Poets, come out of your closets,
Open your windows, open your doors,
You have been holed-up too long
in your closed worlds.
The trees are still falling
and we’ll to the woods no more.
No time now for sitting in them
As man burns down his own house
to roast his pig
No time now for the artist to hide
Above, beyond, behind the scenes,
Indifferent, paring his fingernails,
Refining himself out of existence.
Poetry the common carrier
for the transportation of the public
to higher places
than other wheels can carry it.
-Lawrence Ferlinghetti, “Populist Manifesto No. 1” (1976), selections
There’s a funky, triangular building nestled between North Beach and Chinatown in San Francisco. Books peer through clerestory glass windows, incendiary banners hang aloft — even the alley hosts a brilliant Zapatista mural on the original 1907 brick. But to tell this humble storefront’s story, one must begin with the story of renowned poet, activist, painter, and publisher Lawrence Ferlinghetti.
Born in 1919 and educated in North Carolina, New York, and Paris, Ferlinghetti moved to San Francisco in 1953, where he began to teach French. Soon after his arrival, he submitted his poetry translations to Peter D. Martin, sociology instructor at San Francisco State and editor of City Lights, a pop culture magazine named for the Charlie Chaplin film. To support the magazine and shake up the city’s literary scene, the two founded City Lights Bookstore at 261 Columbus Avenue — the first all-paperback bookstore in the country.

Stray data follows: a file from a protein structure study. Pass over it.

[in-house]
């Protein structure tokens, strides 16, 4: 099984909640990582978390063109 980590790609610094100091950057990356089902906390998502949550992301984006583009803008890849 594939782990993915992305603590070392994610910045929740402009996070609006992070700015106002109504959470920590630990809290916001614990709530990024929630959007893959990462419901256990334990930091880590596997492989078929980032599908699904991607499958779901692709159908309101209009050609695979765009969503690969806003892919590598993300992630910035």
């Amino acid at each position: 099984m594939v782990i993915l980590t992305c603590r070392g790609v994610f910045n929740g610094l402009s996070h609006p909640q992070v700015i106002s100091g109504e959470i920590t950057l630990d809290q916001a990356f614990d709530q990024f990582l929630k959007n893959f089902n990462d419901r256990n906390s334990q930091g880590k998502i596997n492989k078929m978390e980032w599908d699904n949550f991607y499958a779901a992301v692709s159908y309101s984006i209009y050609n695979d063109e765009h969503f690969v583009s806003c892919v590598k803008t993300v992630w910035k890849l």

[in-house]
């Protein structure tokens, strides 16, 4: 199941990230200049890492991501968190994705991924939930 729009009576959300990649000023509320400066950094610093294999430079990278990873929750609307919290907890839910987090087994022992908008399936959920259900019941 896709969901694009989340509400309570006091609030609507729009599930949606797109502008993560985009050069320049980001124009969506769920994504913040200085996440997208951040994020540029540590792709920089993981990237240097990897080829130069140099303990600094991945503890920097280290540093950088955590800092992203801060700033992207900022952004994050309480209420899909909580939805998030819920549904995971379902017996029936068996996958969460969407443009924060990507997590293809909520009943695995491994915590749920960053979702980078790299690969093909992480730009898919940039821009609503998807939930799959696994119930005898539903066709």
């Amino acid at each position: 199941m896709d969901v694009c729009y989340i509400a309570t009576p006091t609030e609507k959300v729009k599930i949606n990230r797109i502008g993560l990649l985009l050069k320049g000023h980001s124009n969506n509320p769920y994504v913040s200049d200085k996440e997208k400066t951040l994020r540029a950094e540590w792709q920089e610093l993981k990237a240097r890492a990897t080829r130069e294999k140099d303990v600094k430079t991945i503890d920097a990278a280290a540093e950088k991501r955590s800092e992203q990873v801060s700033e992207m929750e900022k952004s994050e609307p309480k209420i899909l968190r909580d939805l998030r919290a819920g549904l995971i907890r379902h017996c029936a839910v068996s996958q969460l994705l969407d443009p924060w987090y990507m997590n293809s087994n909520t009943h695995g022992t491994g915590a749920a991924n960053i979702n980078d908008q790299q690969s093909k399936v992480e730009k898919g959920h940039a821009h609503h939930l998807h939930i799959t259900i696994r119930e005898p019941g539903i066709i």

You should hear Andy Bellows, City Lights’s General Manager and staff member for more than 30 years, tell the tale: “Peter D. Martin and Lawrence had the idea because, at that time — the ‘50s — quality paperbacks were hard to find. Mostly they were on spinner racks in drug stores, and you can imagine the selection was…underwhelming. And Lawrence had the idea that everybody should be able to find and afford good quality literature.” From the beginning, Ferlinghetti was committed to free intellectual inquiry and widespread literacy. When Martin moved back to New York after two years, Ferlinghetti became City Lights’s sole owner and dared to turn the publishing industry on its head.
In 1955, Ferlinghetti launched City Lights Publishers and printed a small edition of his own work, Pictures of the Gone World. His collection was the first in the Pocket Poet Series, which now features the likes of Jack Kerouac, Bob Kaufman, and Diane DiPrima. You might know them as the “Beat poets.” The fourth collection, Allen Ginsberg’s Howl, subject of the 1956 blockbuster obscenity trial, brought Ferlinghetti, his contemporaries, and their anti-authoritarian politics international recognition. Today, City Lights Publishers prints 16-20 titles a year from the same small office in the same progressive, transnational vein. What’s changed is they have a podcast and a robust social media program.